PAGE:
In an interview shortly after the deal was announced, Cohen explained the different definitions possibly could come about because Sinclair may value its advertising at a lower rate than Comcast.

When we get a $100 ad from him [Sinclair] we value it at $100, Cohen said. He may say, 'It's not worth $100 to me because we don't sell all of our advertising anyway. And so it may be worth only $30 to me.' At the end of the day, the value that we have received back is comparable. When I say it's comparable, I'm not playing games by saying that I'm inflating the value of what we're getting back in order to make that statement.

Sanford Bernstein cable and satellite analyst Craig Moffett was equally puzzled, adding that it all comes down to the value assigned by each company.

Value is in the eye of the beholder, Moffett said. From the perspective of Comcast, the $100 of advertising is $100 of advertising. It's irrelevant whether Sinclair would have otherwise sold it or not. From the perspective of Sinclair, the economics are completely different. If they would have sold it [the advertising] anyway, the incremental value is essentially zero. If they otherwise wouldn't have sold it, the incremental contribution is 100%. Only Sinclair really knows.

While cable operators may be paying what they believe to be a fair price for advertising spots, one cable operator who asked not to be named said the money spent on advertising as part of a retrans deal is often money the operator would not have spent in the first place.

Thick nuances
I think cable operators are in fact having real hard-dollar value extracted from them in return for retransmission consent, said the cable executive who asked not to be named. However, they are getting other value-added services in return for that, as opposed to just paying cash, which can translate to marketing services or something as simple as getting the operator's logo on a news crawl.

The nuances start to become thicker, however, in examining what those services are and how both sides value them.

Let me tell you what cash is not if somebody said to me 'I'll give you $1 million, but you have to give me commercial inventory on your stations worth $1 million,' Faber said. I didn't get any cash for my retrans [in that scenario]. And I don't do deals like that.

Faber said for larger cable operators, sometimes the company will agree to include advertising, but only equal to what the operator has historically spent with the broadcaster. For example, if a cable operator typically spends $1 million on advertising with a station group and does a $10 million retrans deal, Sinclair may say $1 million of that deal is for advertising, to appease any operator concerns.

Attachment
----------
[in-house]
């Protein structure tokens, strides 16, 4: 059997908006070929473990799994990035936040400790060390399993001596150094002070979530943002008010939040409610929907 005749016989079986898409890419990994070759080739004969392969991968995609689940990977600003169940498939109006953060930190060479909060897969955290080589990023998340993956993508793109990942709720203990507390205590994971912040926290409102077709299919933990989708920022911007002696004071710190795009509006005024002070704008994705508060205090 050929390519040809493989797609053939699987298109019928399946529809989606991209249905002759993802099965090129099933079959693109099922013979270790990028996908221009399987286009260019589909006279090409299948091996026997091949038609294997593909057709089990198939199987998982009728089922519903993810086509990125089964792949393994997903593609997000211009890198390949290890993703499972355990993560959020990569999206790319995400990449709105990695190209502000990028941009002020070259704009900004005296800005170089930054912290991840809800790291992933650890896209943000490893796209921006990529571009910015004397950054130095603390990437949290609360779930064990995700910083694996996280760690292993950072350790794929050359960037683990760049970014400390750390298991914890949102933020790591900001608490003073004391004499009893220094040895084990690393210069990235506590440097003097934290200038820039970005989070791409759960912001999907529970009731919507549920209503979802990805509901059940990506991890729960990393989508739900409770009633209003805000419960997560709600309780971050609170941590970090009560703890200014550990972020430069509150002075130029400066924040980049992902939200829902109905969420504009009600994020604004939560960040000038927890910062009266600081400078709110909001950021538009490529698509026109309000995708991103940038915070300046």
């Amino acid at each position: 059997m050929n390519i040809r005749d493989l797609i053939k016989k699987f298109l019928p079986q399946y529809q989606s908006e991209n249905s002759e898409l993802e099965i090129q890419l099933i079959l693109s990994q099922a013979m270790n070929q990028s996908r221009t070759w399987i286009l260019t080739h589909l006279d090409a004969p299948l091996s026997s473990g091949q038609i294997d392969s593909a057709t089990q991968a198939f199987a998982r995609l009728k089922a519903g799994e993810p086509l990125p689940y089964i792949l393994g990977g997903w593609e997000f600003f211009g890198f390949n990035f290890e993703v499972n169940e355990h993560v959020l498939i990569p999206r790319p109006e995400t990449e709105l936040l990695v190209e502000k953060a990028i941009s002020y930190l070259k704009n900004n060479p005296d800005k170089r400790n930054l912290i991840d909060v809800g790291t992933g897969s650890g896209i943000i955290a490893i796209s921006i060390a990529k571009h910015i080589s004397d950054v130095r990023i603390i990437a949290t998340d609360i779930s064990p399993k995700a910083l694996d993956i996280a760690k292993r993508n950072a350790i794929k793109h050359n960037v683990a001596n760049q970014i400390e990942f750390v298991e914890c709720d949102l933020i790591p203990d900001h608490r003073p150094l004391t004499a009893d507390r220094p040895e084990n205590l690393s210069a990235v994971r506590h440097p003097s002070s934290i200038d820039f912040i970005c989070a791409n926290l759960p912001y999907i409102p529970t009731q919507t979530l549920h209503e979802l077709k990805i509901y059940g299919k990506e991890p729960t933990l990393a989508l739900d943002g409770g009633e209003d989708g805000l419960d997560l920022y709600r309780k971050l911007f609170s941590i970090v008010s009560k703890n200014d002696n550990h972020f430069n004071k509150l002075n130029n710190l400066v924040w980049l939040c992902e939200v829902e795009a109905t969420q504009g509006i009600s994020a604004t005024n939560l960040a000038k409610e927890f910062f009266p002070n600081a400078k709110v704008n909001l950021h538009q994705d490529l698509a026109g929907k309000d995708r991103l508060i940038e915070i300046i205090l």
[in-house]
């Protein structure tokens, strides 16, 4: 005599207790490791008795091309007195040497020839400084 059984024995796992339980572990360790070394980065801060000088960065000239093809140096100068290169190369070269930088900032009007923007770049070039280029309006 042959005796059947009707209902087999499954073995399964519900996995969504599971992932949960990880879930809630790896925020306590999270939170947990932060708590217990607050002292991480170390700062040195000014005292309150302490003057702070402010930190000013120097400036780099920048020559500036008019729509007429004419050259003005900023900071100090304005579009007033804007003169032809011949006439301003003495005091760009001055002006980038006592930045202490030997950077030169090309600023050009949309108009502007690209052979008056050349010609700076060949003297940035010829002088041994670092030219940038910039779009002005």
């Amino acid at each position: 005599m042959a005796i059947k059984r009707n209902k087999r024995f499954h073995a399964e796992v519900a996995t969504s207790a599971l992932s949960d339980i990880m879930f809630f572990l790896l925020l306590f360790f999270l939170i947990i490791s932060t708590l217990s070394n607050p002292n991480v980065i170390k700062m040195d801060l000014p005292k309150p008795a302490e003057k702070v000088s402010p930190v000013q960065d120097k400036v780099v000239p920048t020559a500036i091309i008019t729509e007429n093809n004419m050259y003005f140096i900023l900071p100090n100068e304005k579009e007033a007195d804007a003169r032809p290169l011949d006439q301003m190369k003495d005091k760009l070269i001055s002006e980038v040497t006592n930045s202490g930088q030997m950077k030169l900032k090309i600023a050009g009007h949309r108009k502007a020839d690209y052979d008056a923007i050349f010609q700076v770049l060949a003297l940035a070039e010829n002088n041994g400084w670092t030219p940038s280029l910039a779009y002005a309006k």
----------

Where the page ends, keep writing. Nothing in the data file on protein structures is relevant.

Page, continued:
What happens sometimes with cable guys is, there is certainly a lot of desire not to have documentation that says they're paying us cash for retrans, Faber said.

True value
So, if a cable operator wants the deal to state that a $10 million retrans deal consists of $1 million in advertising and $9 million of video-on-demand rights, he has no problem with that.

Faber said that video-on-demand rights mainly for local news broadcasts have little value to his stations, but may have greater value for the cable operator. Whether the cable operator wants to say that the bulk of the cash paid for retrans was actually for VOD rights doesn't matter to him. But there is little question about its true value, he added.

Let's say I had elected must-carry, Faber said. If I called them up and said 'How would you like to buy my VOD rights for $9 million?' I'm very confident that nobody is going to pay me that for it. But if that's how they want to memorialize it in an agreement because, for whatever reason, the optics of it work for them, I'm OK with that. To me money is money and I don't really care how the agreement allocates it. In my view it's for retrans.

But that doesn't mean that VOD has no value to Comcast. The Philadelphia-based operator is one of the biggest purveyors of on-demand programming most of it free to subscribers. Comcast sees on-demand content as a key tool for keeping its subscribers from defecting to satellite or other competitors. So even if a small group of subscribers stays with Comcast paying an average of $100 per month in part because they are able to watch the 6:30 p.m. local news at 8 p.m. on demand, then that VOD deal has a real value.

Could cable operators be paying $100 for $30 worth of advertising? The answer may truly be in the eye of the beholder.

http://multichannel.com/article/CA6425792.html
post #1841 of 1851
And here is the footnote to Sinclair vs Mediacom:

Quote:


Due to sharp increases in the fees we pay to broadcast stations and cable networks, we find it necessary to adjust the rates for cable services. Effective with your next billing statement, your Broadcast Basic service rate will increase $3. 00 per month. Your Expanded Basic rate will increase $1.00 per month. We greatly appreciate your business.
post #1842 of 1851
Quote:
Originally Posted by SnakeEyes View Post

And here is the footnote to Sinclair vs Mediacom:

But remember, it's "fair" that YOU should pay for what is actually passed out free. I forget exactly why it's "fair" and why you should WANT to be "fair", but it seems as if someone on this thread has explained it in the past.

$48 a year now, with a promise of more in the future. Maybe the folks with antennas will want to be "fair" also. They could just mail in $4 a month so that they, too, could be "fair."
post #1843 of 1851
Quote:
Originally Posted by Stan54 View Post

But remember, it's "fair" that YOU should pay for what is actually passed out free. I forget exactly why it's "fair" and why you should WANT to be "fair", but it seems as if someone on this thread has explained it in the past.